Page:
I have seen a lot of changes to college swimming and diving over the past 40 years as an Associate Head Coach and Recruiting Coordinator at a top D-I men’s and women’s team for 17 years and helping swimmers and divers get recruited with American College Connection for the past 23 years. Budgets for non-revenue sports have never been good and it is about to get worse.
Here is what I see in the future for college swimming and diving:
·      Programs will get cut
·      Scholarships will be reduced (not at every school)
·      Parents will have to be more creative in helping their student-athlete pay for college.
·      Student-athletes will have to focus… Read more »

26 days ago

it is not easy as it seems

  • donations, swimmers are wealthy intelligent people
  • ROI on the those intelligent swimmers as they attends ones school, recruitment tool, also win Olympic medals bring attention
  • use your pool more anything else too, open the pools for normal people etc. there is a way to make money, club teams to subside the college team, so on and so on
Former int’l P5 swimmer
26 days ago

As a former international P5 swimmer: internationals can’t get paid, so schools will start stacking their rosters with international swimmers?! That doesn’t look so good for US swimmers though. Or does anybody want to take on homeland security?!

26 days ago

I wonder if this means that fewer schools make the jump to D1 and start football programs. There have been a lot of schools starting football, and I never understood that. It’s just so expensive. Collegiate volleyball has proven they can attract big crowds. Basketball can pack a small arena. Soccer in this country is growing. Why develop a mediocre football program when you can try building a strong soccer program for a lot cheaper. Make an event out of it and the crowd might be the same size for less expense.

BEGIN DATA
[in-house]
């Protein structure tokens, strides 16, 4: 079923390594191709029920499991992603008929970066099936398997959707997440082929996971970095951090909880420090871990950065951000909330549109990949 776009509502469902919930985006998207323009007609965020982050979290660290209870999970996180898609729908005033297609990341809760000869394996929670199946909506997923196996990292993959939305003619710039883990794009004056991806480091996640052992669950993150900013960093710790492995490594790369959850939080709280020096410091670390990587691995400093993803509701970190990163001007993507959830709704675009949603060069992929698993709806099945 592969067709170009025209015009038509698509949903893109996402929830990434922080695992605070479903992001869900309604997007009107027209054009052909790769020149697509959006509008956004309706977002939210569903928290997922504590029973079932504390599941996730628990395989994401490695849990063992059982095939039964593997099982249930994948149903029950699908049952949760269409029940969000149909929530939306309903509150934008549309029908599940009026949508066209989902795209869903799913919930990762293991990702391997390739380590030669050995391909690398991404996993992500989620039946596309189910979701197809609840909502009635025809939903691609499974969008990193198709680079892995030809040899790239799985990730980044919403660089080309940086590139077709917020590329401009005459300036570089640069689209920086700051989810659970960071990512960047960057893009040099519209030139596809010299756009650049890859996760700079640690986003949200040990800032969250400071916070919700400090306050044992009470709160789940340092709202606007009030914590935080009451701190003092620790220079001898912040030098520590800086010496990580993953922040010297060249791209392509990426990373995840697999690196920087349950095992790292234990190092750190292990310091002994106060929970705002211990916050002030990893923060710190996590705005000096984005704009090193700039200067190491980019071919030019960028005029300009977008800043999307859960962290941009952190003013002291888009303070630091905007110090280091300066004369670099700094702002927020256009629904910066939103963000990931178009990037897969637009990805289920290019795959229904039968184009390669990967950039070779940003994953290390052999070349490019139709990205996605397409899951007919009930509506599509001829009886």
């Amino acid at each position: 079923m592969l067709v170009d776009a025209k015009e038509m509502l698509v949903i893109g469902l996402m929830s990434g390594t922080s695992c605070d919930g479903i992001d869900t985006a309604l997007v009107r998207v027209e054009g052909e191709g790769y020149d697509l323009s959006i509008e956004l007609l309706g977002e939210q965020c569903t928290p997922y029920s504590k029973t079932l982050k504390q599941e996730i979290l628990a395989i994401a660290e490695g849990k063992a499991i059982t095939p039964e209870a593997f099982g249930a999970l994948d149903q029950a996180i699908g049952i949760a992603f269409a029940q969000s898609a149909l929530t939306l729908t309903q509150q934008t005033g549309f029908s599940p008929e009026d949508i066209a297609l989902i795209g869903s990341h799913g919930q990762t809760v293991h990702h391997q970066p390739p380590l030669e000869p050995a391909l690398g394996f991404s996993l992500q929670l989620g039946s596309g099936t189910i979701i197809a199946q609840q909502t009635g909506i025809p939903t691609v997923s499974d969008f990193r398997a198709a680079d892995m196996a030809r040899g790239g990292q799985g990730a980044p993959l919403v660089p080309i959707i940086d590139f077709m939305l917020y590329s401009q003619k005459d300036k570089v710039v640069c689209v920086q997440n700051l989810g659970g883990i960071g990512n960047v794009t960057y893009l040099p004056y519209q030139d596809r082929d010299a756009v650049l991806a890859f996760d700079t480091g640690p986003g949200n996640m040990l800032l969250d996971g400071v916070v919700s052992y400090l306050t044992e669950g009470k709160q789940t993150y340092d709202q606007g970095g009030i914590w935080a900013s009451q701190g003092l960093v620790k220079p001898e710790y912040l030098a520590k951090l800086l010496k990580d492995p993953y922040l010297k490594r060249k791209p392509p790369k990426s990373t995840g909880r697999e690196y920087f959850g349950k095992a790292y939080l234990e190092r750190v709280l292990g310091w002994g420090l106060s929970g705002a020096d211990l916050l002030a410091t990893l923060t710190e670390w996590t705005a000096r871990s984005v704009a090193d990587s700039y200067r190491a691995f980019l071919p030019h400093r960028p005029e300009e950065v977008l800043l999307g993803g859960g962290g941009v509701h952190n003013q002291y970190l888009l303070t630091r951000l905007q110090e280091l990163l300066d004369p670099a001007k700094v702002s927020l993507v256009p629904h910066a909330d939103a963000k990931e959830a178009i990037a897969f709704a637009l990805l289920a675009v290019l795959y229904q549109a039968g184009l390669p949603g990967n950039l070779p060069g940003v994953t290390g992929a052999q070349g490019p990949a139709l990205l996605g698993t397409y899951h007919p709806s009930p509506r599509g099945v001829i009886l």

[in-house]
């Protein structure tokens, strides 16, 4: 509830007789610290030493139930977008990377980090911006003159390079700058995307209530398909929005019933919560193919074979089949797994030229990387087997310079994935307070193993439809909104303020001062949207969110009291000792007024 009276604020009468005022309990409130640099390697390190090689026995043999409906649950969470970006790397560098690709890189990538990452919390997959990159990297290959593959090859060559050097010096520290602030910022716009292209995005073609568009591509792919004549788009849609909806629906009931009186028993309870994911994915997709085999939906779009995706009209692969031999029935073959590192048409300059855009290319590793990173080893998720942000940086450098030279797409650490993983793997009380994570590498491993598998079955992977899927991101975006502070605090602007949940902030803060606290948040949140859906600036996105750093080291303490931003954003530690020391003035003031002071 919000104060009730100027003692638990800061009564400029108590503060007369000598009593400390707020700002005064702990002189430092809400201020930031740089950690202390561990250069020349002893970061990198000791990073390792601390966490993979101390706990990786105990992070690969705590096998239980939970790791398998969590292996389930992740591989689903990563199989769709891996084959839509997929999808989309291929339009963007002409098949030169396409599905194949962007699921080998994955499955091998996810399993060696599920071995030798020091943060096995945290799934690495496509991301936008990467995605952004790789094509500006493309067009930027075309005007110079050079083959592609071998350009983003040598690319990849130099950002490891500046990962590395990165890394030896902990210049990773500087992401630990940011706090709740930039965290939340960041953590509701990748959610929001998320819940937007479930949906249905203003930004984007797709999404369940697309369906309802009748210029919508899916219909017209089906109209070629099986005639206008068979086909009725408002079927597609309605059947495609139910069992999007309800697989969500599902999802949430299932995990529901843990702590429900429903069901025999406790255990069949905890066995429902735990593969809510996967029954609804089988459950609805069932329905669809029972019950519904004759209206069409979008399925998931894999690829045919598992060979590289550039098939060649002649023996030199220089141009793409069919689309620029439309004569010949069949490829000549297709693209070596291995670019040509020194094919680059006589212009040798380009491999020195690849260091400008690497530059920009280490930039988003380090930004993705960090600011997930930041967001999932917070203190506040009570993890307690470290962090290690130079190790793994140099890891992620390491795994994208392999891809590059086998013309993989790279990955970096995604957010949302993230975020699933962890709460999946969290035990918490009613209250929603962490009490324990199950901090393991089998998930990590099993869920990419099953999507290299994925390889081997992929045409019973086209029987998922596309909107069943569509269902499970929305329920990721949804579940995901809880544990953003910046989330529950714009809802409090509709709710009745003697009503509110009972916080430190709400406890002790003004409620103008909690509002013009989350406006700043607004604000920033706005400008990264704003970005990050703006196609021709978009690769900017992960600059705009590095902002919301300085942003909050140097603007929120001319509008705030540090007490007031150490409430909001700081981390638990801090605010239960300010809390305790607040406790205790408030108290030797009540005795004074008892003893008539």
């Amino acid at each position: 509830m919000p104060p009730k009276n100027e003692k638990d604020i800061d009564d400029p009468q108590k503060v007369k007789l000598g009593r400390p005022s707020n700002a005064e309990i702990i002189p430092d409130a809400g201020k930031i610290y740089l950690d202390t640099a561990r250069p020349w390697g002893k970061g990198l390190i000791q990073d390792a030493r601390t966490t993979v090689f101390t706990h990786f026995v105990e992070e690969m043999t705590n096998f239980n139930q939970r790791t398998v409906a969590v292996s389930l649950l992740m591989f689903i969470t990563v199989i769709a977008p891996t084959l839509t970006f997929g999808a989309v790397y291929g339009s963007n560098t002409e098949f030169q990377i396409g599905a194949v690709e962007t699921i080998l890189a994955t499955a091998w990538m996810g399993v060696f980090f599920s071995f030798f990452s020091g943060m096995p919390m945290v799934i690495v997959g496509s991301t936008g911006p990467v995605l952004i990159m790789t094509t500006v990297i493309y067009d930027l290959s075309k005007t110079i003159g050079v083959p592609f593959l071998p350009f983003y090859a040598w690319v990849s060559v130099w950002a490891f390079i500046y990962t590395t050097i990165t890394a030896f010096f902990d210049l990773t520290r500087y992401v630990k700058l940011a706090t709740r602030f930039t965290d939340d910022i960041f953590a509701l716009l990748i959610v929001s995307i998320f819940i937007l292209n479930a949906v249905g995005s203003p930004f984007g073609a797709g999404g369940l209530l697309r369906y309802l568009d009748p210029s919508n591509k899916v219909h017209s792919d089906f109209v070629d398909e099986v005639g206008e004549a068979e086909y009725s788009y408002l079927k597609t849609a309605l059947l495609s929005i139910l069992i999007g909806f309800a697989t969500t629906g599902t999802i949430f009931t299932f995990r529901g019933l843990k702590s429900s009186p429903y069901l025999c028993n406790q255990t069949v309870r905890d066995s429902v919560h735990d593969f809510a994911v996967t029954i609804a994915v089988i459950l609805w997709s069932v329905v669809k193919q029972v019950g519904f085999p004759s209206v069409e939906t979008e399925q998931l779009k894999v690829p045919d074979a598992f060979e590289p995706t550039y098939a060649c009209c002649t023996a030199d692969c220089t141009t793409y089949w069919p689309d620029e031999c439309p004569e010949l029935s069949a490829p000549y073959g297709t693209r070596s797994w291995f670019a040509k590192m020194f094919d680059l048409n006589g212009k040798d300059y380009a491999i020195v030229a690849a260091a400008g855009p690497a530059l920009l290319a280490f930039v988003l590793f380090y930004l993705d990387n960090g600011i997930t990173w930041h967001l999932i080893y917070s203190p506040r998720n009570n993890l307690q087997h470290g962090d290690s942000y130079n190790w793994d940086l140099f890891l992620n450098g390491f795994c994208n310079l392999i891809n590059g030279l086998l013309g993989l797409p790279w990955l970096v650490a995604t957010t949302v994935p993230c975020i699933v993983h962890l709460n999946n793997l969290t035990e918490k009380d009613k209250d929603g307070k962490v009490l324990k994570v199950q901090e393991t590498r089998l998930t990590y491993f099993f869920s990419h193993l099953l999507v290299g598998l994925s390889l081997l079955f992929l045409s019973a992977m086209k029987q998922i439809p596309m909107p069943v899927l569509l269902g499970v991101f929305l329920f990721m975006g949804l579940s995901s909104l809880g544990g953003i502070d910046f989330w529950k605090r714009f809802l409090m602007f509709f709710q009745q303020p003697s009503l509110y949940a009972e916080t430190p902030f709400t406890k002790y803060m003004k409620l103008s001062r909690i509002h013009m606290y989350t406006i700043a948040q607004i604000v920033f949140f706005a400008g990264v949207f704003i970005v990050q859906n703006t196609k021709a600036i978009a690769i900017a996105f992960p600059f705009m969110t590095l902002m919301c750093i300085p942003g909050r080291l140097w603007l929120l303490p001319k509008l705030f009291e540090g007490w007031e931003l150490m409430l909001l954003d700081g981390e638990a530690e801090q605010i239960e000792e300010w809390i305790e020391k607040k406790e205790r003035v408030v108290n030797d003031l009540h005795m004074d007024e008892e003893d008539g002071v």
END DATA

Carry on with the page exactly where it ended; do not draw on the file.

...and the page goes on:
What I’m guessing will be the result of this is the big football schools finally breaking away from the NCAA in football, and maybe totally, although I’m… Read more »

27 days ago

Grant House, 20 years from now: But I never thought they would cut MY swim team

27 days ago

If the athlete’s revenue cut is double that of the University’s COA, they should repay their scholarship.

Furthermore, in my utopia, the NFL, NBA, MLB, NHL & USOC would help subsidize the cost of athlete development at the collegiate level. Professional sports making money on the backs of taxpayer funded scholarships, via televised tryouts on college game day, is a business model that only the 1% could make happen.

I’ll keep dreaming.

Reply to  malcolm
25 days ago

This post nails it. Revenue shared with athletes is fine – but then no scholarships. Or reduced scholarships based upon athlete shares. The highly-paid athletes can simply pay tuition like the regular students.

What WILL change of course, is that the universities won’t make as money, now that revenue is shared. FYI, athletic departments have been required to be self-funded for many years. The extra went to the rest of the school. Now, less for the rest of the school.

Reply to  YGBSM
25 days ago

“Athletics departments have been required to be self funded for years” – maybe I misunderstand what you’re saying, but this is not true. Many, many Athletics departments rely on student fees to balance the books.

27 days ago


Last edited 27 days ago by Towelie

About Riley Overend

Riley is an associate editor interested in the stories taking place outside of the pool just as much as the drama between the lane lines. A 2019 graduate of Boston College, he arrived at SwimSwam in April of 2022 after three years as a sports reporter and sports editor at newspapers …